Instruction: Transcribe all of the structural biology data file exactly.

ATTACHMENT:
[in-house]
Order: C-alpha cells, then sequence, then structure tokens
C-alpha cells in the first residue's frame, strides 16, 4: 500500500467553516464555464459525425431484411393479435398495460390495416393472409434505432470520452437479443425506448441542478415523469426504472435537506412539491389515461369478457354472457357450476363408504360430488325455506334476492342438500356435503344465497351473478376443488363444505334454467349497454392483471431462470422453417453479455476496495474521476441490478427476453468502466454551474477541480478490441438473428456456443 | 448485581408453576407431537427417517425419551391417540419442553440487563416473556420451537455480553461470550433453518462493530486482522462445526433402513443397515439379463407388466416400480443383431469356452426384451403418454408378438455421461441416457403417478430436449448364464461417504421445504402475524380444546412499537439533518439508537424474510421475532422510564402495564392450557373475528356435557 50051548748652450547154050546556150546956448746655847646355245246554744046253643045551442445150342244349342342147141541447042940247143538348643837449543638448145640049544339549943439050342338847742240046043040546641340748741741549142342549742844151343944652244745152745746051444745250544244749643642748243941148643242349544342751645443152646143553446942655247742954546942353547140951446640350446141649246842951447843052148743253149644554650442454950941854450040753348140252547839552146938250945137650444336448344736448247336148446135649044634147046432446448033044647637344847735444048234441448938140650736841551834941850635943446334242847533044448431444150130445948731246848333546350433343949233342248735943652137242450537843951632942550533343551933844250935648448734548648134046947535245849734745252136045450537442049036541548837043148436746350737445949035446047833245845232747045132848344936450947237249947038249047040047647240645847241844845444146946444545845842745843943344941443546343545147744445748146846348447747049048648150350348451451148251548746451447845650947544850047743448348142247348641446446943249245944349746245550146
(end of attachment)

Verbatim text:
[in-house]
Order: C-alpha cells, then sequence, then structure tokens
C-alpha cells in the first residue's frame, strides 16, 4: 500500500467553516464555464459525425431484411393479435398495460390495416393472409434505432470520452437479443425506448441542478415523469426504472435537506412539491389515461369478457354472457357450476363408504360430488325455506334476492342438500356435503344465497351473478376443488363444505334454467349497454392483471431462470422453417453479455476496495474521476441490478427476453468502466454551474477541480478490441438473428456456443 | 448485581408453576407431537427417517425419551391417540419442553440487563416473556420451537455480553461470550433453518462493530486482522462445526433402513443397515439379463407388466416400480443383431469356452426384451403418454408378438455421461441416457403417478430436449448364464461417504421445504402475524380444546412499537439533518439508537424474510421475532422510564402495564392450557373475528356435557 50051548748652450547154050546556150546956448746655847646355245246554744046253643045551442445150342244349342342147141541447042940247143538348643837449543638448145640049544339549943439050342338847742240046043040546641340748741741549142342549742844151343944652244745152745746051444745250544244749643642748243941148643242349544342751645443152646143553446942655247742954546942353547140951446640350446141649246842951447843052148743253149644554650442454950941854450040753348140252547839552146938250945137650444336448344736448247336148446135649044634147046432446448033044647637344847735444048234441448938140650736841551834941850635943446334242847533044448431444150130445948731246848333546350433343949233342248735943652137242450537843951632942550533343551933844250935648448734548648134046947535245849734745252136045450537442049036541548837043148436746350737445949035446047833245845232747045132848344936450947237249947038249047040047647240645847241844845444146946444545845842745843943344941443546343545147744445748146846348447747049048648150350348451451148251548746451447845650947544850047743448348142247348641446446943249245944349746245550146